Tuesday, May 19, 2015
A Look Back at a Vintage Movie Monsters Giant Poster Book
As fan memorabilia goes, poster books are odd collectibles. Sure, fans have always sought out magazines and books about their favorite topics and have also purchased posters that feature images of said topics. However, somewhere along the line, publishers got the bright idea to combine print with posters, although I'm still baffled as to why. For example, if a fan chooses not to use the poster book not as a poster but as a book, then the book eventually falls apart because the seams give away quickly from being folded and unfolded so many times.
Here's a post about one poster book that was published in 1979, the Movie Monsters Giant Poster Book. As you can tell by the tape stains, tears and missing corners in the photos that I've taken, this poster book had already been through the ringer by the time I got my hands on it during the mid '80s. Nevertheless, it was such a unique find that I was willing to trade some comics to one of my classmates for it. Read on to see more pictures of this odd piece of movie monster memorabilia from a time when practical special effects were still the standard and most young fans largely got their movie monster fix through syndicated TV.
Poster books appeared frequently back in the '70s and early '80s, usually to promote titles such as Alien, Star Trek and Star Wars. The Movie Monsters Giant Poster Book was more along the lines of Forrest J. Ackerman's Famous Monsters of Filmland magazine and the Crestwood House line of books about movie monsters. The text and pictures in the poster book feature brief profiles of famous movie monsters such as Godzilla and Gorgo, as well as two brief sections about the make-up techniques and special effects that made movie monsters possible.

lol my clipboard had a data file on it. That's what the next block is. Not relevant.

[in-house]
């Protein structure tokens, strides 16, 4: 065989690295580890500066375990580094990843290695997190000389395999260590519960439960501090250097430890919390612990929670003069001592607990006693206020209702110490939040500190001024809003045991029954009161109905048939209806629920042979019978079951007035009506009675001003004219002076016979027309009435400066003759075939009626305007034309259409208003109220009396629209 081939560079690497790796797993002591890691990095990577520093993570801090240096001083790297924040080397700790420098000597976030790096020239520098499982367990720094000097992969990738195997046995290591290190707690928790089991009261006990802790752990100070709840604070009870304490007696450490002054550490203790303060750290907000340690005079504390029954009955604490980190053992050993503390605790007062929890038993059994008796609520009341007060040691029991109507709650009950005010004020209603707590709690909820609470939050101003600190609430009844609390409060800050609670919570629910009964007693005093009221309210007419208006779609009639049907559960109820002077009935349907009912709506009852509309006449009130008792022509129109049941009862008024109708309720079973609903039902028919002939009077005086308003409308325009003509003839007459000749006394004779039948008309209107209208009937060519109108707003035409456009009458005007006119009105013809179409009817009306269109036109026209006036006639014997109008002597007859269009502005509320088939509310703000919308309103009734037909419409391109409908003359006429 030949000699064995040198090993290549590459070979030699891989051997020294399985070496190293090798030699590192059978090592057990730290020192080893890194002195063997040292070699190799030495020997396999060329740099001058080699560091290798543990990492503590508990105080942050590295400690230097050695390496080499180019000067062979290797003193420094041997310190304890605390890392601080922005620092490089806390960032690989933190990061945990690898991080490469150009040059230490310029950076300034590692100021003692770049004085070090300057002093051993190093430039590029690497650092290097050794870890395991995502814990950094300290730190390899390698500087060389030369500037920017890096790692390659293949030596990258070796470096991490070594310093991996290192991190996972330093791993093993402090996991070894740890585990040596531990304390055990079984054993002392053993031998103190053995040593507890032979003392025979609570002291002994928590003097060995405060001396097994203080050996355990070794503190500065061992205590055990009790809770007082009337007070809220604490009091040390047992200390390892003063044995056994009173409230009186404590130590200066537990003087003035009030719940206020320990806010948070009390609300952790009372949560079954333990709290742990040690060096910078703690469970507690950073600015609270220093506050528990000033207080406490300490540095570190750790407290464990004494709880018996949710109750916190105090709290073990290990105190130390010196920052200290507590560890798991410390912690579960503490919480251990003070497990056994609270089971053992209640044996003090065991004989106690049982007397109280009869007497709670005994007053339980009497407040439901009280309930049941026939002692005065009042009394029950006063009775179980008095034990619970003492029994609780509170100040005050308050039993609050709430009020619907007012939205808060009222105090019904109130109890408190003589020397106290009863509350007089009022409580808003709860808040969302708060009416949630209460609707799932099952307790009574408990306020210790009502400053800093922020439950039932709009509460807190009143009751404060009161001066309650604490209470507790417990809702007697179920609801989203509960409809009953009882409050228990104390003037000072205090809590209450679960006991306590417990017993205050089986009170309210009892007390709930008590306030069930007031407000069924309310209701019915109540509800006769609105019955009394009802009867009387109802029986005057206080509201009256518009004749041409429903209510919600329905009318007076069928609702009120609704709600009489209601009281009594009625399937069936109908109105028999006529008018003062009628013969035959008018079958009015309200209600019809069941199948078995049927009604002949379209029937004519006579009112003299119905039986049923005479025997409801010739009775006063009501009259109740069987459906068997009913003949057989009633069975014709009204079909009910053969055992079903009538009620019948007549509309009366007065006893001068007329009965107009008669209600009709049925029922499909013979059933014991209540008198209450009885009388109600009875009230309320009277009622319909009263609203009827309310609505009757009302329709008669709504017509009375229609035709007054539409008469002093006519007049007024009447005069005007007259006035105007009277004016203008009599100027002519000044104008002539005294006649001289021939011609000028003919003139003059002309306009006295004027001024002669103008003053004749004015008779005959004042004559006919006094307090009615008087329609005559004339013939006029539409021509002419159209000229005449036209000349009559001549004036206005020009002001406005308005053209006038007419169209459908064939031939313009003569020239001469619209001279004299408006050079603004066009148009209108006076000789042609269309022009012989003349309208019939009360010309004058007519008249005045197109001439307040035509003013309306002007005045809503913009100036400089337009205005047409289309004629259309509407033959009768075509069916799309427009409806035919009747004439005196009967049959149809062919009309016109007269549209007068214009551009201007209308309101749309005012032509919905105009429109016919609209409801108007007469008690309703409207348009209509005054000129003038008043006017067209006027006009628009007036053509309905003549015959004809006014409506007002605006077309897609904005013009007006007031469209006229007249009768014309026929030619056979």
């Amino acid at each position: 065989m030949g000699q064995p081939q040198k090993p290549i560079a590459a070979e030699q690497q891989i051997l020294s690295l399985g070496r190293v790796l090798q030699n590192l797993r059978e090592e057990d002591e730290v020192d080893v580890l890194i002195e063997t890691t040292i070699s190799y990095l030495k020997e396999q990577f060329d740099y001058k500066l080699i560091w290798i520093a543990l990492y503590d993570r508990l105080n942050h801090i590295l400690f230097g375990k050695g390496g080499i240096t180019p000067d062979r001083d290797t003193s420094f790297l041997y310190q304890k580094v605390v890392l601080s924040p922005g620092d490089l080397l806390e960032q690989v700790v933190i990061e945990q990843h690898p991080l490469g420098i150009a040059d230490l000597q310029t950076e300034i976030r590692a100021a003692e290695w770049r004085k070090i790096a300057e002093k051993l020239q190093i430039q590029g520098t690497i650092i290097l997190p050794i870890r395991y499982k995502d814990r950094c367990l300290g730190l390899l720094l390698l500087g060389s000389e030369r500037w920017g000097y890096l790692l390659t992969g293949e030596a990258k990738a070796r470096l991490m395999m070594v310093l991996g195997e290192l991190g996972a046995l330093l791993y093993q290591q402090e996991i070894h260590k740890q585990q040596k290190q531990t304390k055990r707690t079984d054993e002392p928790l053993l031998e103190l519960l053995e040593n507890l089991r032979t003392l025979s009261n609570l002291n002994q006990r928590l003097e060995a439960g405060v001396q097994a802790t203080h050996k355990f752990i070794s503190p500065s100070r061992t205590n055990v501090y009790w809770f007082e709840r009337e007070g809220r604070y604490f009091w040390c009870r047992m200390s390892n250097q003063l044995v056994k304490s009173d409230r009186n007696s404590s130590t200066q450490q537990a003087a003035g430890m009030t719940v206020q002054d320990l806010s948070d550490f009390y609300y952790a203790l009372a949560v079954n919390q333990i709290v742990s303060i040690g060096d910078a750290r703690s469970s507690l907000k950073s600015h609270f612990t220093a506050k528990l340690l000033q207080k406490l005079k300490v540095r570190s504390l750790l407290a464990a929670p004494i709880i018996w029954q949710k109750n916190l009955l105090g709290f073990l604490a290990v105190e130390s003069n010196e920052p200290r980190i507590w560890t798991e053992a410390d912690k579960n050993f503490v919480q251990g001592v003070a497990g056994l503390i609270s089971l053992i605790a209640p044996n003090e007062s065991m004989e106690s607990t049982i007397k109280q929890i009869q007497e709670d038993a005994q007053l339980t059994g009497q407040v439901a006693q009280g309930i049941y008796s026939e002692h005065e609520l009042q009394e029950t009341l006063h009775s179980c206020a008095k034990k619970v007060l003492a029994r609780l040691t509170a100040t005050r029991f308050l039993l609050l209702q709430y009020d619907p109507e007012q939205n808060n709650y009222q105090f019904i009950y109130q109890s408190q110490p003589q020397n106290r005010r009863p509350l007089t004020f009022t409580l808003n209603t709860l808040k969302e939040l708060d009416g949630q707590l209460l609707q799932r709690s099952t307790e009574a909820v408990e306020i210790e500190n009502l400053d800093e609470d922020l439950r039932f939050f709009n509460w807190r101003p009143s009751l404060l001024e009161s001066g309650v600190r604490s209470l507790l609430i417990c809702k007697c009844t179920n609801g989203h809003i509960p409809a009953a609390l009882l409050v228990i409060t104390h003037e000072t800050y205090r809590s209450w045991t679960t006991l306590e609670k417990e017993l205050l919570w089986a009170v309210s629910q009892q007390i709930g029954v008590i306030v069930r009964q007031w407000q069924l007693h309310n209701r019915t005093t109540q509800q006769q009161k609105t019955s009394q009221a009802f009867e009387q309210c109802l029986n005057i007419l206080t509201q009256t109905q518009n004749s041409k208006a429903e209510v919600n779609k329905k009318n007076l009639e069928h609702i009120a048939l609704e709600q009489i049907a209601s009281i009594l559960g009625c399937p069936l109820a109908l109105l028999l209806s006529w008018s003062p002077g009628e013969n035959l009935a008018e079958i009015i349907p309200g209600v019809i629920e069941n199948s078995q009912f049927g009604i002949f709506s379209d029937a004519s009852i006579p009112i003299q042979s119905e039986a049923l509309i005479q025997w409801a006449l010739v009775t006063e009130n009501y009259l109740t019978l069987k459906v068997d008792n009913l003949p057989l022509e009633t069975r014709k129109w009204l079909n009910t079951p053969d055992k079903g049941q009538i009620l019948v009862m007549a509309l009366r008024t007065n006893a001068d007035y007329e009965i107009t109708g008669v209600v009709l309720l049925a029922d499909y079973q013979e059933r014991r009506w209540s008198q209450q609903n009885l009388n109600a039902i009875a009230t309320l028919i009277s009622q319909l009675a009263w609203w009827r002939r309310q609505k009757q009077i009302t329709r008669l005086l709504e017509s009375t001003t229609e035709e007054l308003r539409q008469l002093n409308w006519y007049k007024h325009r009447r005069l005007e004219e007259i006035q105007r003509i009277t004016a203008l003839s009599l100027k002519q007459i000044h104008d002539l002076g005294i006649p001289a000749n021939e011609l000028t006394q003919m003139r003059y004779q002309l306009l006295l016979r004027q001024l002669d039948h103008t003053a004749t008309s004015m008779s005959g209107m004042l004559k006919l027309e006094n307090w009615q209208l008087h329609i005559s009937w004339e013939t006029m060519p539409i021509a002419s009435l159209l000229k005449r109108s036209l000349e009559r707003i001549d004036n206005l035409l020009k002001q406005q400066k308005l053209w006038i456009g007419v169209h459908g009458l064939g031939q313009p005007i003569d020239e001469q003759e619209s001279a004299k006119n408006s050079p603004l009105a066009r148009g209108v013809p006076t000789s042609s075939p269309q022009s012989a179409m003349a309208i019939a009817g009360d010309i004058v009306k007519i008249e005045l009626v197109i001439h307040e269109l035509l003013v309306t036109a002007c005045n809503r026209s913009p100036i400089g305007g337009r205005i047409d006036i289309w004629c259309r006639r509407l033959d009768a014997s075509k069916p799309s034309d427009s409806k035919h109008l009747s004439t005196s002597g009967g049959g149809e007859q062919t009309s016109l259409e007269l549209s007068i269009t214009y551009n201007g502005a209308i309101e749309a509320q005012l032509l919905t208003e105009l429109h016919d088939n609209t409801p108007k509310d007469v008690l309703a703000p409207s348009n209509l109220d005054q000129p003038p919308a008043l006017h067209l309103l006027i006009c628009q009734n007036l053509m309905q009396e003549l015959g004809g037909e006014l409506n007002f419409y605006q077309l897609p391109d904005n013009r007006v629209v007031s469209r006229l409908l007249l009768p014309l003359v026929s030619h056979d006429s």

The book folds out into a huge poster of King Kong (the original 1933 Kong, not the Kongs from either of the U.S. remakes or the Japanese Kong movies).
Given its limited space for text and movie stills, this poster book features a decent cross section of movie monsters. There's a sampling of monsters from Universal, Hammer and the Atomic Age, as well as nods to George Pal and Planet of the Apes. The only really obscure title in the book is The Wizard of Mars, a z-grade space yarn from 1965 that attempted to depict the Wizard of Oz on the red planet (and failed miserably).
As I mentioned earlier, this copy of the Movie Monsters Giant Poster Book was already in bad shape when I got it and I still hesitate to completely open it for fear that it will completely fall apart. Yet even in its dilapidated state, it's an interesting artifact from another era of horror film fandom and a complementary piece to some of my other classic movie monster books and posters.